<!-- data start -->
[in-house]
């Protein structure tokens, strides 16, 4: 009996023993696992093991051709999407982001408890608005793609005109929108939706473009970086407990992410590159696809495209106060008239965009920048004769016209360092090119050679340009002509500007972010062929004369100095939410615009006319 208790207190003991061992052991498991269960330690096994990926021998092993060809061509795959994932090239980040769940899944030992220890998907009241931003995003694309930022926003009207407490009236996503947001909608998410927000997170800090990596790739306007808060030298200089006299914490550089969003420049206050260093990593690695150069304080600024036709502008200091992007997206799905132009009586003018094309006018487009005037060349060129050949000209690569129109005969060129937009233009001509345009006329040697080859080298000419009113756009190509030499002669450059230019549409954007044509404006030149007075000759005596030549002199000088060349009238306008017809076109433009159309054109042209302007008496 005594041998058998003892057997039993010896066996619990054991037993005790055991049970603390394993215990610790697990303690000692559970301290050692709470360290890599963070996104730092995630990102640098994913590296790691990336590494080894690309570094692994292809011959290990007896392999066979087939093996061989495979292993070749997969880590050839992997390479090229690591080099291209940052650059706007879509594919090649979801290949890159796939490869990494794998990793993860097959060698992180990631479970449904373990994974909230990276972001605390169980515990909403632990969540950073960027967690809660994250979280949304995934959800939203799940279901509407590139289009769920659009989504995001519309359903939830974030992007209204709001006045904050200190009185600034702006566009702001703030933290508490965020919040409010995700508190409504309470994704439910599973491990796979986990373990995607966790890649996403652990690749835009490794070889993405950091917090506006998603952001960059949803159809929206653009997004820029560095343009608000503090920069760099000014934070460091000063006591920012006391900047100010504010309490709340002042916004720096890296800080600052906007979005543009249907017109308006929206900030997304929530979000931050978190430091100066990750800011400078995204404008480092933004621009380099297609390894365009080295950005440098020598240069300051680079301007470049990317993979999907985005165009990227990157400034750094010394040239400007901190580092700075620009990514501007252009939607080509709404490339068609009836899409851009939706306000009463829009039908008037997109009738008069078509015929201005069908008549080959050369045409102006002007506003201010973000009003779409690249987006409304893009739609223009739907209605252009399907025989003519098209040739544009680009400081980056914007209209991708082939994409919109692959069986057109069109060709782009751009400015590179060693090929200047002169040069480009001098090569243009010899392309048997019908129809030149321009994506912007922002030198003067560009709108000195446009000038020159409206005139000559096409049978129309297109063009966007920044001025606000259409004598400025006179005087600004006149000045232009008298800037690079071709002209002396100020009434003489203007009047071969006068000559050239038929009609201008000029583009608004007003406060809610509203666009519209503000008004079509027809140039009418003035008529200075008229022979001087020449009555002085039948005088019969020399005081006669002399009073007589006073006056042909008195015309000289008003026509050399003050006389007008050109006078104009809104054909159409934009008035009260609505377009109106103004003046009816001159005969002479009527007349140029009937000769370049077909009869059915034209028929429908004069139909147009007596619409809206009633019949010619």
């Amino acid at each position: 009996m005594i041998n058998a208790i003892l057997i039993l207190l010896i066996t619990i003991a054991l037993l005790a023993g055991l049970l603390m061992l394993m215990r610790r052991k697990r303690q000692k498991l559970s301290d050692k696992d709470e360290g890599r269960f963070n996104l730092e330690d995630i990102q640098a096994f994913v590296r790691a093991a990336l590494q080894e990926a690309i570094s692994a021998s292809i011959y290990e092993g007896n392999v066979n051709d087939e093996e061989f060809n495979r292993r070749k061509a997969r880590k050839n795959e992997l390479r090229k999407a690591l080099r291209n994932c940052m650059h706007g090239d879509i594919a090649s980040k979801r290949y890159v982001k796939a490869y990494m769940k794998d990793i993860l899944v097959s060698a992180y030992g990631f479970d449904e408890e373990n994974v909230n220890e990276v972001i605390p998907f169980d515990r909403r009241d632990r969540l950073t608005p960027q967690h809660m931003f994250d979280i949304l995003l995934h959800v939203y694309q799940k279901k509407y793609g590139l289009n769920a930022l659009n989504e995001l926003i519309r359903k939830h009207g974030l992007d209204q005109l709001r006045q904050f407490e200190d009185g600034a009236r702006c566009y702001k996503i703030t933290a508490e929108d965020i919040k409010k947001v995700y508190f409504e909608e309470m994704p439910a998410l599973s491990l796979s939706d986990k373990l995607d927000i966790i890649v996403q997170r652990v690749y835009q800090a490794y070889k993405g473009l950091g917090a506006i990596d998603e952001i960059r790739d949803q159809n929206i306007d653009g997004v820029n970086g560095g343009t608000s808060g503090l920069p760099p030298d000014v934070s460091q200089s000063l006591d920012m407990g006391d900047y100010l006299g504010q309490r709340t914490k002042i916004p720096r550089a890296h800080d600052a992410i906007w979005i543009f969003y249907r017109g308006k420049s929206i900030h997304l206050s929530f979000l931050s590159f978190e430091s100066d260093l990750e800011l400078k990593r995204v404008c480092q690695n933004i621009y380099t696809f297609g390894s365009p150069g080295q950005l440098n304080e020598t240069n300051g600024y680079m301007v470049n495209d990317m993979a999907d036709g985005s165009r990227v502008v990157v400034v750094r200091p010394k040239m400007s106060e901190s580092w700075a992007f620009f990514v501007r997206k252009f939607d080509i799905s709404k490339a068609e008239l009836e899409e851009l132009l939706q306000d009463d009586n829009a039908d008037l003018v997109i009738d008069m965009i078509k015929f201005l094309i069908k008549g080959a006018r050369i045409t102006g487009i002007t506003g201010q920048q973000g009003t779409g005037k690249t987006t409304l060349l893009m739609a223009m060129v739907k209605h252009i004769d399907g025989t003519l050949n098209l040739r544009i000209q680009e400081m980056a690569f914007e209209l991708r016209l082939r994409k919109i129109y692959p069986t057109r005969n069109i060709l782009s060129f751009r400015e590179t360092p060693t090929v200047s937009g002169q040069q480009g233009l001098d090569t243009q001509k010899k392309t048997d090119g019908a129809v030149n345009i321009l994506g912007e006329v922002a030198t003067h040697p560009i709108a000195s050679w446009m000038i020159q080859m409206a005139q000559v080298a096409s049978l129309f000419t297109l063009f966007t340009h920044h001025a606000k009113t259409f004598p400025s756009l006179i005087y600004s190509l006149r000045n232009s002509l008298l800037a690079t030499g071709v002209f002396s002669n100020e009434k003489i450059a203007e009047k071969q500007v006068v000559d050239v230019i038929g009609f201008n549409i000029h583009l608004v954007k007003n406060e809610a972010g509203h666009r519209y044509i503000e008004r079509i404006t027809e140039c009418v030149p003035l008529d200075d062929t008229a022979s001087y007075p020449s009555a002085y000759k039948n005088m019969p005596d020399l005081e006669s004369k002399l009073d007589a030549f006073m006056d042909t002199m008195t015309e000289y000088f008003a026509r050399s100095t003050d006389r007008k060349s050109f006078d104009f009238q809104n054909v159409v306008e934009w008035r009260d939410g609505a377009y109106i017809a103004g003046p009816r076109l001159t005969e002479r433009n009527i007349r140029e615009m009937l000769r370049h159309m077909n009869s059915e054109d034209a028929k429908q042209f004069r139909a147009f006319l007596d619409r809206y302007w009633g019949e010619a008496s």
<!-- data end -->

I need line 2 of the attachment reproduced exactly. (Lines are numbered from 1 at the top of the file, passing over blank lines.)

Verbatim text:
């Protein structure tokens, strides 16, 4: 009996023993696992093991051709999407982001408890608005793609005109929108939706473009970086407990992410590159696809495209106060008239965009920048004769016209360092090119050679340009002509500007972010062929004369100095939410615009006319 208790207190003991061992052991498991269960330690096994990926021998092993060809061509795959994932090239980040769940899944030992220890998907009241931003995003694309930022926003009207407490009236996503947001909608998410927000997170800090990596790739306007808060030298200089006299914490550089969003420049206050260093990593690695150069304080600024036709502008200091992007997206799905132009009586003018094309006018487009005037060349060129050949000209690569129109005969060129937009233009001509345009006329040697080859080298000419009113756009190509030499002669450059230019549409954007044509404006030149007075000759005596030549002199000088060349009238306008017809076109433009159309054109042209302007008496 005594041998058998003892057997039993010896066996619990054991037993005790055991049970603390394993215990610790697990303690000692559970301290050692709470360290890599963070996104730092995630990102640098994913590296790691990336590494080894690309570094692994292809011959290990007896392999066979087939093996061989495979292993070749997969880590050839992997390479090229690591080099291209940052650059706007879509594919090649979801290949890159796939490869990494794998990793993860097959060698992180990631479970449904373990994974909230990276972001605390169980515990909403632990969540950073960027967690809660994250979280949304995934959800939203799940279901509407590139289009769920659009989504995001519309359903939830974030992007209204709001006045904050200190009185600034702006566009702001703030933290508490965020919040409010995700508190409504309470994704439910599973491990796979986990373990995607966790890649996403652990690749835009490794070889993405950091917090506006998603952001960059949803159809929206653009997004820029560095343009608000503090920069760099000014934070460091000063006591920012006391900047100010504010309490709340002042916004720096890296800080600052906007979005543009249907017109308006929206900030997304929530979000931050978190430091100066990750800011400078995204404008480092933004621009380099297609390894365009080295950005440098020598240069300051680079301007470049990317993979999907985005165009990227990157400034750094010394040239400007901190580092700075620009990514501007252009939607080509709404490339068609009836899409851009939706306000009463829009039908008037997109009738008069078509015929201005069908008549080959050369045409102006002007506003201010973000009003779409690249987006409304893009739609223009739907209605252009399907025989003519098209040739544009680009400081980056914007209209991708082939994409919109692959069986057109069109060709782009751009400015590179060693090929200047002169040069480009001098090569243009010899392309048997019908129809030149321009994506912007922002030198003067560009709108000195446009000038020159409206005139000559096409049978129309297109063009966007920044001025606000259409004598400025006179005087600004006149000045232009008298800037690079071709002209002396100020009434003489203007009047071969006068000559050239038929009609201008000029583009608004007003406060809610509203666009519209503000008004079509027809140039009418003035008529200075008229022979001087020449009555002085039948005088019969020399005081006669002399009073007589006073006056042909008195015309000289008003026509050399003050006389007008050109006078104009809104054909159409934009008035009260609505377009109106103004003046009816001159005969002479009527007349140029009937000769370049077909009869059915034209028929429908004069139909147009007596619409809206009633019949010619």